Senator Jeff Sessions (R-AL). (Photo: Diego M. Radzinschi/ALM)
U.S. Sen. Jeff Sessions, the President-elect’s pick to lead the U.S. Department of Justice, will face a host of questions Tuesday—at the start of his confirmation hearing—about immigration policy, civil rights and voting laws.
The Alabama Republican’s positions on many of those issues are clear. What’s less easily discernible is his record—and his plan—on white-collar enforcement. Indeed, for lawyers in the corporate and defense bar and in regulated industries, there are many unanswered questions about how Sessions would lead the Justice Department.
Will a Sessions DOJ move to block major corporate tie-ups? Will prosecutors embrace the new push to hold company executives accountable? And how will the feds confront the nascent but ever blossoming marijuana industry?
What follows is a snapshot of five questions for Sessions.
1. Antitrust enforcers face merger mania. Will Sessions give national companies a green light, or stop sign, to pursue big deals?
The Justice Department’s Antitrust Division’s grappling with what one top official called a “merger wave” in many regulated industries. From health care and technology to agriculture, proposed multibillion-dollar deals have been blocked in court or outright abandoned in the face of antitrust scrutiny.
President-elect Donald Trump’s position on the AT&T-Time Warner deal appears unchanged from his opposition earlier on the campaign trail. In October, Trump flatly stated his administration would not approve the $85.4 billion acquisition.
“As an example of the power structure I’m fighting, AT&T is buying Time Warner and thus CNN, a deal we will not approve in my administration because it’s too much concentration of power in the hands of too few,” Trump said in a campaign speech. Last week, Bloomberg reported that Trump has not changed his tune.
In Washington’s federal trial court, judges will soon rule on Anthem’s proposed $48 billion acquisition of Cigna Corp. and Aetna Inc.’s proposed $37 billion tie-up with Humana Inc. The DOJ challenged both deals in July, alleging that they would amount to an “unprecedented consolidation” in the health insurance industry. The judges are expected to hand down their decisions by month’s end.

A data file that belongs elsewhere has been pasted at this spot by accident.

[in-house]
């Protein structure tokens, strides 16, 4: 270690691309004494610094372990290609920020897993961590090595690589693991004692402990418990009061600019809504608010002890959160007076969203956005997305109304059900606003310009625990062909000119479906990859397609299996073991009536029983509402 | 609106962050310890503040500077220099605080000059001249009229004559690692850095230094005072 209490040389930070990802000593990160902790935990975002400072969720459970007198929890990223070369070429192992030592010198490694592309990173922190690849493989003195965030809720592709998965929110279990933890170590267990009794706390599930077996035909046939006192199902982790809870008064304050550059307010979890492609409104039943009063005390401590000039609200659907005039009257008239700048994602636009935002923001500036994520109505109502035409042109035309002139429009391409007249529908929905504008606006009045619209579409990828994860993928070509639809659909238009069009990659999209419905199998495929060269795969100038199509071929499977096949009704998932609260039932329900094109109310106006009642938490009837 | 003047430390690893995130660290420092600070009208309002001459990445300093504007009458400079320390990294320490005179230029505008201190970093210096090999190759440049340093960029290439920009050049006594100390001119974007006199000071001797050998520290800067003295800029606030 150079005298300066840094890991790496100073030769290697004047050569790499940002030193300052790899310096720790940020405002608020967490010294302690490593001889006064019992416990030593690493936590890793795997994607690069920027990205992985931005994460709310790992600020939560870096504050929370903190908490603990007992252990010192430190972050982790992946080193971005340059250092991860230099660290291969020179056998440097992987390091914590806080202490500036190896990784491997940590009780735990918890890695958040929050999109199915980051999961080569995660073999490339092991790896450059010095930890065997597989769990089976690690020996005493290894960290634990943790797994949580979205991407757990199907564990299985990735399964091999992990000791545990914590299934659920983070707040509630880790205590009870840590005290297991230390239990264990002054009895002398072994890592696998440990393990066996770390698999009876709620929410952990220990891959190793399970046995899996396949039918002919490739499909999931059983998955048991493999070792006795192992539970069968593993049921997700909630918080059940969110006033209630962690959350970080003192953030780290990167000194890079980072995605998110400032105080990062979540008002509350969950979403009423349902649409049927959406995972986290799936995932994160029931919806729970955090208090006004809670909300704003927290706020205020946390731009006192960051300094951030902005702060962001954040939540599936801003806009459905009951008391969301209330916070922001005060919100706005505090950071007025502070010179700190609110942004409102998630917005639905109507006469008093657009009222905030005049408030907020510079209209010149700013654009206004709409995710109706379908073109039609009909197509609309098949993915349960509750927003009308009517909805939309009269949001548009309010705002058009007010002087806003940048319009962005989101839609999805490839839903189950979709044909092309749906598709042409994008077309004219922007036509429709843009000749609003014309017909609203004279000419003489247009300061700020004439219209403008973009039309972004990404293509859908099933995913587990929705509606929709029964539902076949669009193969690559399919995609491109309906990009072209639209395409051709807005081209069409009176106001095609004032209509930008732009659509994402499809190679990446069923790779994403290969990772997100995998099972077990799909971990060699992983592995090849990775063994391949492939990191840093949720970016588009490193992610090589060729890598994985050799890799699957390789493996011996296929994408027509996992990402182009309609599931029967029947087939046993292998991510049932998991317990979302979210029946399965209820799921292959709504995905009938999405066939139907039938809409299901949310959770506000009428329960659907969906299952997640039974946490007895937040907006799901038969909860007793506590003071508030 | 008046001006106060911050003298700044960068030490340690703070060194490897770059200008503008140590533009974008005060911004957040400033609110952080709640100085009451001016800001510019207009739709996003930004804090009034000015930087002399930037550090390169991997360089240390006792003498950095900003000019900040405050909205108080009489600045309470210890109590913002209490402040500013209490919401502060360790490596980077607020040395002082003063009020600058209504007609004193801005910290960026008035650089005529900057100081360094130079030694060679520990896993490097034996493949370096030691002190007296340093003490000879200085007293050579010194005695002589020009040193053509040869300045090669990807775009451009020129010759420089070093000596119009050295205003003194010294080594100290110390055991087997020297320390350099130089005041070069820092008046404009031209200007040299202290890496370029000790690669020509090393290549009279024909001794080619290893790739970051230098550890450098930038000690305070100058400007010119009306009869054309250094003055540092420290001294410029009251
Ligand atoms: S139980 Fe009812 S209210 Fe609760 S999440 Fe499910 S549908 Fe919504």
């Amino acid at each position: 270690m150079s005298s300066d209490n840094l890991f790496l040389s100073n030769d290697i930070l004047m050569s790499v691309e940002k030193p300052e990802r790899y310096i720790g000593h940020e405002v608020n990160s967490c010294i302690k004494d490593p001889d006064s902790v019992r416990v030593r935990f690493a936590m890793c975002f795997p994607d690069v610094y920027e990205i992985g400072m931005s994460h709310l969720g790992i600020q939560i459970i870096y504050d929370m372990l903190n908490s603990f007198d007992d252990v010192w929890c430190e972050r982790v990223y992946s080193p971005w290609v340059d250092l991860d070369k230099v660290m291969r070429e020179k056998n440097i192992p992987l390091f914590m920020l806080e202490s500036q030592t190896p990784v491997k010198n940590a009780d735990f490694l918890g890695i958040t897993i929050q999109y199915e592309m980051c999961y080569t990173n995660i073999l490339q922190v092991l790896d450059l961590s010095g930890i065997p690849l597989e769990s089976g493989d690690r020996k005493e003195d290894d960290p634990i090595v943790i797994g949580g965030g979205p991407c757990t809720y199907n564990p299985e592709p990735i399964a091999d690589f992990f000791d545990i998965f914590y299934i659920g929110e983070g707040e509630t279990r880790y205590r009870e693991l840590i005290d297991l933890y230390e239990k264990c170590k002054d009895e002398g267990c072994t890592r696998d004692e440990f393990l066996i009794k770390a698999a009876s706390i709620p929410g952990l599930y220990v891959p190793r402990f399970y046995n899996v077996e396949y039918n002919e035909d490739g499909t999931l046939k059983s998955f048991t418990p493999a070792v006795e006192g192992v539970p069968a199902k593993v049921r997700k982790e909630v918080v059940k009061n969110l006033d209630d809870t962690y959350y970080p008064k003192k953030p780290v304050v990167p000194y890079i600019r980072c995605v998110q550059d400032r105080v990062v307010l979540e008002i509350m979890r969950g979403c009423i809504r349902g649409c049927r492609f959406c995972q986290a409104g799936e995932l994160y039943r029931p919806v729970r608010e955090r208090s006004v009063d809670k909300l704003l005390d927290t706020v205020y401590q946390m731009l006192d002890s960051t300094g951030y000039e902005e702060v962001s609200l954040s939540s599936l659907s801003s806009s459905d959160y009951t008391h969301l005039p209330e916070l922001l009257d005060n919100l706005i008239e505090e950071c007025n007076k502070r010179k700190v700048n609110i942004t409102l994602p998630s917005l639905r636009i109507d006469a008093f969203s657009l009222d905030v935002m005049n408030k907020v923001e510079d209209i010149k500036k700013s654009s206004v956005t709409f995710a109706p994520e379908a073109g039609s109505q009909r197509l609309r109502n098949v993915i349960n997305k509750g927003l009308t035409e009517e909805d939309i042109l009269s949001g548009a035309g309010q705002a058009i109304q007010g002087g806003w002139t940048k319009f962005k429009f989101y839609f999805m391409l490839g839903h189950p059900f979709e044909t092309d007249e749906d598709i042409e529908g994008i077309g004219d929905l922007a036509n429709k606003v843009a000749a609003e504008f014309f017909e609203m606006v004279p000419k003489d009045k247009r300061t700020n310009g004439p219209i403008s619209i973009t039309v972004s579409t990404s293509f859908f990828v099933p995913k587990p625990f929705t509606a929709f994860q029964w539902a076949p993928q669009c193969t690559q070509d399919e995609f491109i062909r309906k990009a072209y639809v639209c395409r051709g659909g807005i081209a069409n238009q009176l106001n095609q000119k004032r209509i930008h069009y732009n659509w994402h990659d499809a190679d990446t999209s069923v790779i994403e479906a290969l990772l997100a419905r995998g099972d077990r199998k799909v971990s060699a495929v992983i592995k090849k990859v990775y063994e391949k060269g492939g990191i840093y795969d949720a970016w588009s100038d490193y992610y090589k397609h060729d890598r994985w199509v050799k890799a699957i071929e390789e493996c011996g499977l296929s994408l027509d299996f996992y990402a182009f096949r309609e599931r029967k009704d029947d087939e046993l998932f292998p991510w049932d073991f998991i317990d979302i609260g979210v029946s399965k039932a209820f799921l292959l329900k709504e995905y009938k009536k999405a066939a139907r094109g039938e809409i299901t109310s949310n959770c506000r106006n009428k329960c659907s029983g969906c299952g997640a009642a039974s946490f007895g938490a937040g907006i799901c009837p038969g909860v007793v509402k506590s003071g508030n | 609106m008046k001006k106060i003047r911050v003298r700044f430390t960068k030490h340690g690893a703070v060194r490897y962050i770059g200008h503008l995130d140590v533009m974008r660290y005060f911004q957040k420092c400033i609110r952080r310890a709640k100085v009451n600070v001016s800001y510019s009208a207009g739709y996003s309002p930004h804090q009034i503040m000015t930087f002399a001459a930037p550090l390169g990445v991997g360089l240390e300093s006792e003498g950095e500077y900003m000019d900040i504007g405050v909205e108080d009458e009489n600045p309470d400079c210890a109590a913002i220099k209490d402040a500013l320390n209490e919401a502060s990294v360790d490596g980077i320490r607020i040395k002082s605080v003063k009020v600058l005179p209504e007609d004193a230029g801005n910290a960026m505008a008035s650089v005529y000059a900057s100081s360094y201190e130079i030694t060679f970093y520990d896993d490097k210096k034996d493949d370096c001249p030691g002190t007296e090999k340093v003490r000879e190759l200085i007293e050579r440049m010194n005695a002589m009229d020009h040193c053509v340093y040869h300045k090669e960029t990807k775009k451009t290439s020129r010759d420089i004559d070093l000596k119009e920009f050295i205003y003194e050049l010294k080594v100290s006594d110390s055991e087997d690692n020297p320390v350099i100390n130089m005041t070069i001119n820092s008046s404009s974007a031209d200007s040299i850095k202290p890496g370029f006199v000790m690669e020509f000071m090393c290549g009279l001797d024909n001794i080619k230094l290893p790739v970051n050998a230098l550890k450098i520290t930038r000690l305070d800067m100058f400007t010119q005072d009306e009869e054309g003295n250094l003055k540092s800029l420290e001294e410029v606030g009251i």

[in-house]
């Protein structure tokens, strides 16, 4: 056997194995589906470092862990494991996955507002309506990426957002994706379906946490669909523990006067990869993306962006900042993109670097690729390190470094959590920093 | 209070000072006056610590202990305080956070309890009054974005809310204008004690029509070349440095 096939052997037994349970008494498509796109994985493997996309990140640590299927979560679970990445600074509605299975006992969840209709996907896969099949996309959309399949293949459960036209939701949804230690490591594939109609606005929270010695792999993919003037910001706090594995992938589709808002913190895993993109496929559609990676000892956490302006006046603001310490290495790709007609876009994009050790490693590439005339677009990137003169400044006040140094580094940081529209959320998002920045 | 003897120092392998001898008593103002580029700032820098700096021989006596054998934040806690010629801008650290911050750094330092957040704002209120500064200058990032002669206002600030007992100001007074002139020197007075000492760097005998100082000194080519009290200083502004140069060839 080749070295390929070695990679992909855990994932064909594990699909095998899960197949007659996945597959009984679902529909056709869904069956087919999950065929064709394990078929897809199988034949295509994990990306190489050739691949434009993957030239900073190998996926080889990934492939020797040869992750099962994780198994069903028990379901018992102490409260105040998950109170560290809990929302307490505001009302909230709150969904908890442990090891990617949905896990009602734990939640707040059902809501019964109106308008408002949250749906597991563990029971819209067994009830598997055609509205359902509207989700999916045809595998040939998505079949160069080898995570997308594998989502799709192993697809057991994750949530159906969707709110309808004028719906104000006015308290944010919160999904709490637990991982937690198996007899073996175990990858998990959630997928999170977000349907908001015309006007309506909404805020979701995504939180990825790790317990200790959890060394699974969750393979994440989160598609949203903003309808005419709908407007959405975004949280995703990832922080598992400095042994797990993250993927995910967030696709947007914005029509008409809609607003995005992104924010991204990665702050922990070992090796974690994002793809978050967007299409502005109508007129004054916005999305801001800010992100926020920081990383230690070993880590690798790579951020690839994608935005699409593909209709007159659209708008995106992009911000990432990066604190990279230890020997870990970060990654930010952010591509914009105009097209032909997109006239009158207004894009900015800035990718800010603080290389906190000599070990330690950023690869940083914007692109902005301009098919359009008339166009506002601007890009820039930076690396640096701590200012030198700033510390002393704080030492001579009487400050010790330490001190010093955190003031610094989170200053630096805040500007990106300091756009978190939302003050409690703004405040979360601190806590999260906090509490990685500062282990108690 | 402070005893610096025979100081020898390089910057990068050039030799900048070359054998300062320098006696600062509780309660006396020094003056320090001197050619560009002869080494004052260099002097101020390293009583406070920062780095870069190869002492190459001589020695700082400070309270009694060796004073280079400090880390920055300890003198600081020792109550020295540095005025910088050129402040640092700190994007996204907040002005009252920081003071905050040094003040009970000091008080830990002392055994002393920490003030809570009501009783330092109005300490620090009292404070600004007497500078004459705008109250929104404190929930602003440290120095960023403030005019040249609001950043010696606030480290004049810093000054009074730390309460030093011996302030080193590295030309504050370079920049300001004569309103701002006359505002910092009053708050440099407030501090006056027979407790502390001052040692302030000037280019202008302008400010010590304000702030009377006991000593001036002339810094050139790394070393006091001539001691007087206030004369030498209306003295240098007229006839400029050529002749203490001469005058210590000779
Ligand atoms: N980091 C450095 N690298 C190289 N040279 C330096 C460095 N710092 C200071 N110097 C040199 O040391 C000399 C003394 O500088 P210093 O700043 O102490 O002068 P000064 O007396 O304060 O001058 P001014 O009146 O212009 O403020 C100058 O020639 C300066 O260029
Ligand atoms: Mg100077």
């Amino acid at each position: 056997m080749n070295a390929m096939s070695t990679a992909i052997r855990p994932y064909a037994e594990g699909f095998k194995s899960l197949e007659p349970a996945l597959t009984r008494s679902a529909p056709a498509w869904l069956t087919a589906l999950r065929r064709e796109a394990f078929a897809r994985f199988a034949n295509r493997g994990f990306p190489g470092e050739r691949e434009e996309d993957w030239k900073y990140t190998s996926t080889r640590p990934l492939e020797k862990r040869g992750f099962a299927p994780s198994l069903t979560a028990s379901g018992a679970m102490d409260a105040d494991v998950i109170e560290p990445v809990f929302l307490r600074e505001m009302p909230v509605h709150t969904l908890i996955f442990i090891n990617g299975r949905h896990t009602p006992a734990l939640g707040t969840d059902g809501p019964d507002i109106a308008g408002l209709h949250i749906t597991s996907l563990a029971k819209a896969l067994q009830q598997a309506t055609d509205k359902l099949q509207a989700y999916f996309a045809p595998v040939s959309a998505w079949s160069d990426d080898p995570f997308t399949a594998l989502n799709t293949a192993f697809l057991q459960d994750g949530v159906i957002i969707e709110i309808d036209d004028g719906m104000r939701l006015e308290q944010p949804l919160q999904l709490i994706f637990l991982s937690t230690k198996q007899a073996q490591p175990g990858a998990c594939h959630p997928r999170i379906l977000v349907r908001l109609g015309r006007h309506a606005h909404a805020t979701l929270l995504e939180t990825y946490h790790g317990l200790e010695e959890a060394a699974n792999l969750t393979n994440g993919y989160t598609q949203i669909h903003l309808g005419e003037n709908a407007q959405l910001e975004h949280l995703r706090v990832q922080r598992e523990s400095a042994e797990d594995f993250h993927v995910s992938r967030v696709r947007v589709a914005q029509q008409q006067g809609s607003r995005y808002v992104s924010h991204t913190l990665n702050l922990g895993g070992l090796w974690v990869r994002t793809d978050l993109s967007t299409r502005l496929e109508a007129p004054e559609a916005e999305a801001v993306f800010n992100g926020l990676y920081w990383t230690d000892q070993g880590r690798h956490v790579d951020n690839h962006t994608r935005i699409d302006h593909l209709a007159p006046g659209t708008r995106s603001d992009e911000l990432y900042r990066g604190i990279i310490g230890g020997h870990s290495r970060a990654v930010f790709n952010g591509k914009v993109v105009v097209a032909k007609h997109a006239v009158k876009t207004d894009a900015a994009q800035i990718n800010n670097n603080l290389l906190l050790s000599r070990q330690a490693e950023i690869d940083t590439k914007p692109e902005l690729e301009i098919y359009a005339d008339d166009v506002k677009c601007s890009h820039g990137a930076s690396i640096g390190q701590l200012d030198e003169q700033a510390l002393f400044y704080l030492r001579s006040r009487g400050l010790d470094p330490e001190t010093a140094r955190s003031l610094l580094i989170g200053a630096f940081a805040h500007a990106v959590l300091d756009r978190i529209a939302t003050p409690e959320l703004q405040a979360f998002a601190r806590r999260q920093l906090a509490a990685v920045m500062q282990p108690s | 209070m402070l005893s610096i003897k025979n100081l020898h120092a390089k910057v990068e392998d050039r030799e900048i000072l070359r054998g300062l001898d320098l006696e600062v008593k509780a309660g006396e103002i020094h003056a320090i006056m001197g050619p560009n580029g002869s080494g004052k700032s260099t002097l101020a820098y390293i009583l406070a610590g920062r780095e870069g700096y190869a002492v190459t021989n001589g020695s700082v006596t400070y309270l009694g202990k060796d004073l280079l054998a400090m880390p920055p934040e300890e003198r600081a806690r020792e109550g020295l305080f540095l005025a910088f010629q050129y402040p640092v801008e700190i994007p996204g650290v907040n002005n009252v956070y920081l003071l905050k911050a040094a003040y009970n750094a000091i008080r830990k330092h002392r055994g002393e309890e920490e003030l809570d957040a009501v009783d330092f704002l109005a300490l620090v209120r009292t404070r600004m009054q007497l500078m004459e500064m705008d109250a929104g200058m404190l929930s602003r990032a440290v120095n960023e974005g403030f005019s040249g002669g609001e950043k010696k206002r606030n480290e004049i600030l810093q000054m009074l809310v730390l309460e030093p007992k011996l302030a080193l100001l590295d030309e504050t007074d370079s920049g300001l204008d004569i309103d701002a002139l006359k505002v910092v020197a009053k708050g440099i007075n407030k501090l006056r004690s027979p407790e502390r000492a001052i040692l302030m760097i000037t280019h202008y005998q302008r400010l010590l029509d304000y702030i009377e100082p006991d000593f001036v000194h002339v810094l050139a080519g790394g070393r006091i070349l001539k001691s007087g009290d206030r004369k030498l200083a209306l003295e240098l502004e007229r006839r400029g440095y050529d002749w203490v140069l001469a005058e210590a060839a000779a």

Sessions would take the reins of the department at a crucial time for antitrust enforcement. Sen. Chuck Grassley, R-Iowa, chairman of the Senate Judiciary Committee, has urged a “careful analysis”of the proposed Dow Chemical Co.-DuPont merger.
One Trump adviser, Joshua Wright, a former Federal Trade Commission commissioner, has argued that “big” isn’t inherently “bad.”
“The new antimerger fervor is based upon the presumption that they are never a good deal for consumers because more consolidation always leads to higher prices, and never leads to cost savings or product improvements that benefit consumers,” Wright wrote in The New York Times in November. “Both are demonstrably false.”
2. Where does Sessions fall on holding individual executives accountable?
On Saturday, the FBI in Florida arrested a Volkswagen compliance executive, Oliver Schmidt, alleging he played a leading role in hiding the automaker’s emissions-cheating scheme from regulators. The high-profile arrest marked an example of the Justice Department moving to hold corporate executives responsible for misconduct.
The arrest could raise questions about the continuation of DOJ enforcement policy under the Yates Memo, named after deputy attorney general Sally Yates, the department’s second-in-charge. In the memo, published in September 2015, prosecutors outlined a new focus on individual accountability for corporate wrongdoing. Yates has insisted there’s no politics in holding executives accountable, and she hopes Trump’s DOJ to follow suit.
“Holding individuals accountable for corporate wrongdoing isn’t ideological; it’s good law enforcement,” Yates said in November. She noted the “significant number of corporate investigations” that will be resolved by Trump’s Justice Department.